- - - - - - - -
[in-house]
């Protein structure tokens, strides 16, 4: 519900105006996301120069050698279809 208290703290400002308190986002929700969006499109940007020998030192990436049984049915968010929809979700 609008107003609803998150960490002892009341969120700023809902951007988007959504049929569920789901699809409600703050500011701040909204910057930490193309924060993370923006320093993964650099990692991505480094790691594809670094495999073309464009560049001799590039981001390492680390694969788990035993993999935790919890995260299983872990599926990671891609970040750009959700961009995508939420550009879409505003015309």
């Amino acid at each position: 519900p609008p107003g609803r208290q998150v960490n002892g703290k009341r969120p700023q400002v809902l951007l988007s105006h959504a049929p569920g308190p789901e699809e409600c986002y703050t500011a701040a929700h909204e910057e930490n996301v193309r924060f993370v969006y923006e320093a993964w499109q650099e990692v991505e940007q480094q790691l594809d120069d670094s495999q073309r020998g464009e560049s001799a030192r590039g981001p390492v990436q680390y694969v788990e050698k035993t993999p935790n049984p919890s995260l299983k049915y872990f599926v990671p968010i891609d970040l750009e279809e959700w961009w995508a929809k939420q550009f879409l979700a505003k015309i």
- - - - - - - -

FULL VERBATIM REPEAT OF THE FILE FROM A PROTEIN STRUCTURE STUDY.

[in-house]
């Protein structure tokens, strides 16, 4: 519900105006996301120069050698279809 208290703290400002308190986002929700969006499109940007020998030192990436049984049915968010929809979700 609008107003609803998150960490002892009341969120700023809902951007988007959504049929569920789901699809409600703050500011701040909204910057930490193309924060993370923006320093993964650099990692991505480094790691594809670094495999073309464009560049001799590039981001390492680390694969788990035993993999935790919890995260299983872990599926990671891609970040750009959700961009995508939420550009879409505003015309």
């Amino acid at each position: 519900p609008p107003g609803r208290q998150v960490n002892g703290k009341r969120p700023q400002v809902l951007l988007s105006h959504a049929p569920g308190p789901e699809e409600c986002y703050t500011a701040a929700h909204e910057e930490n996301v193309r924060f993370v969006y923006e320093a993964w499109q650099e990692v991505e940007q480094q790691l594809d120069d670094s495999q073309r020998g464009e560049s001799a030192r590039g981001p390492v990436q680390y694969v788990e050698k035993t993999p935790n049984p919890s995260l299983k049915y872990f599926v990671p968010i891609d970040l750009e279809e959700w961009w995508a929809k939420q550009f879409l979700a505003k015309i």